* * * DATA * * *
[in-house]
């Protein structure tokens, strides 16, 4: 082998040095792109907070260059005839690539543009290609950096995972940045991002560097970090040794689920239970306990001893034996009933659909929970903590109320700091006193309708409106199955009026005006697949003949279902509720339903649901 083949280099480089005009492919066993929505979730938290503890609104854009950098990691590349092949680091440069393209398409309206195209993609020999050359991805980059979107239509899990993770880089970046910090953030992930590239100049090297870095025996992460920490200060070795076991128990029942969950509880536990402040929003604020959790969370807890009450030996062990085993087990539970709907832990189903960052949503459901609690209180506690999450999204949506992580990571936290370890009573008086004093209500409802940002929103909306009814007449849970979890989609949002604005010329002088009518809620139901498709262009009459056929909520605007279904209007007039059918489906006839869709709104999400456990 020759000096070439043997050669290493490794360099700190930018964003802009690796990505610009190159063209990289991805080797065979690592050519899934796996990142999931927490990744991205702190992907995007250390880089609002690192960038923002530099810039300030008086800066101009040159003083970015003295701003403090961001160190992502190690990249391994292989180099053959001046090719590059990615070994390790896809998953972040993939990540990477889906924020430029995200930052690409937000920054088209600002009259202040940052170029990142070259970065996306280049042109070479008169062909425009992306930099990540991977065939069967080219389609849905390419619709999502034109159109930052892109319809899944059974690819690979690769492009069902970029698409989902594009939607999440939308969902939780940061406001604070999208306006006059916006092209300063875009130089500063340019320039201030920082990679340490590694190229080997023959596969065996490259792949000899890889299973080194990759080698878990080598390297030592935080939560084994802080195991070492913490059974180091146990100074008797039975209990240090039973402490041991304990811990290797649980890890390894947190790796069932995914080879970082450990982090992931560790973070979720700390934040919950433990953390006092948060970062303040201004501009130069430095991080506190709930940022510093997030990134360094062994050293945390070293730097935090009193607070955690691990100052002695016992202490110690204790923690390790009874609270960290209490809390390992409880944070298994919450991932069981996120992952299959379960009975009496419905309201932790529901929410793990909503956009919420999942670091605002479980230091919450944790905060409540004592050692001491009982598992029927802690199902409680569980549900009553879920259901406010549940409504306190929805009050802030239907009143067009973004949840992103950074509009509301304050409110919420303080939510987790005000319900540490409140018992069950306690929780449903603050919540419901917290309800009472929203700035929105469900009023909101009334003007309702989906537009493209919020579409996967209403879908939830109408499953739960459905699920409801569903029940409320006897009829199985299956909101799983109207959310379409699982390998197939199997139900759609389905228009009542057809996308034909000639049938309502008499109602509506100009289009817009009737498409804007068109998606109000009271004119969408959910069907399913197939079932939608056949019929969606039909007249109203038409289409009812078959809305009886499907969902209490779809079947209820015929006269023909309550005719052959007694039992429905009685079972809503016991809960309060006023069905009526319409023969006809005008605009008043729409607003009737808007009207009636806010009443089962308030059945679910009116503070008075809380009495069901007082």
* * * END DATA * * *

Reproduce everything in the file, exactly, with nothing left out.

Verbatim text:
[in-house]
């Protein structure tokens, strides 16, 4: 082998040095792109907070260059005839690539543009290609950096995972940045991002560097970090040794689920239970306990001893034996009933659909929970903590109320700091006193309708409106199955009026005006697949003949279902509720339903649901 083949280099480089005009492919066993929505979730938290503890609104854009950098990691590349092949680091440069393209398409309206195209993609020999050359991805980059979107239509899990993770880089970046910090953030992930590239100049090297870095025996992460920490200060070795076991128990029942969950509880536990402040929003604020959790969370807890009450030996062990085993087990539970709907832990189903960052949503459901609690209180506690999450999204949506992580990571936290370890009573008086004093209500409802940002929103909306009814007449849970979890989609949002604005010329002088009518809620139901498709262009009459056929909520605007279904209007007039059918489906006839869709709104999400456990 020759000096070439043997050669290493490794360099700190930018964003802009690796990505610009190159063209990289991805080797065979690592050519899934796996990142999931927490990744991205702190992907995007250390880089609002690192960038923002530099810039300030008086800066101009040159003083970015003295701003403090961001160190992502190690990249391994292989180099053959001046090719590059990615070994390790896809998953972040993939990540990477889906924020430029995200930052690409937000920054088209600002009259202040940052170029990142070259970065996306280049042109070479008169062909425009992306930099990540991977065939069967080219389609849905390419619709999502034109159109930052892109319809899944059974690819690979690769492009069902970029698409989902594009939607999440939308969902939780940061406001604070999208306006006059916006092209300063875009130089500063340019320039201030920082990679340490590694190229080997023959596969065996490259792949000899890889299973080194990759080698878990080598390297030592935080939560084994802080195991070492913490059974180091146990100074008797039975209990240090039973402490041991304990811990290797649980890890390894947190790796069932995914080879970082450990982090992931560790973070979720700390934040919950433990953390006092948060970062303040201004501009130069430095991080506190709930940022510093997030990134360094062994050293945390070293730097935090009193607070955690691990100052002695016992202490110690204790923690390790009874609270960290209490809390390992409880944070298994919450991932069981996120992952299959379960009975009496419905309201932790529901929410793990909503956009919420999942670091605002479980230091919450944790905060409540004592050692001491009982598992029927802690199902409680569980549900009553879920259901406010549940409504306190929805009050802030239907009143067009973004949840992103950074509009509301304050409110919420303080939510987790005000319900540490409140018992069950306690929780449903603050919540419901917290309800009472929203700035929105469900009023909101009334003007309702989906537009493209919020579409996967209403879908939830109408499953739960459905699920409801569903029940409320006897009829199985299956909101799983109207959310379409699982390998197939199997139900759609389905228009009542057809996308034909000639049938309502008499109602509506100009289009817009009737498409804007068109998606109000009271004119969408959910069907399913197939079932939608056949019929969606039909007249109203038409289409009812078959809305009886499907969902209490779809079947209820015929006269023909309550005719052959007694039992429905009685079972809503016991809960309060006023069905009526319409023969006809005008605009008043729409607003009737808007009207009636806010009443089962308030059945679910009116503070008075809380009495069901007082």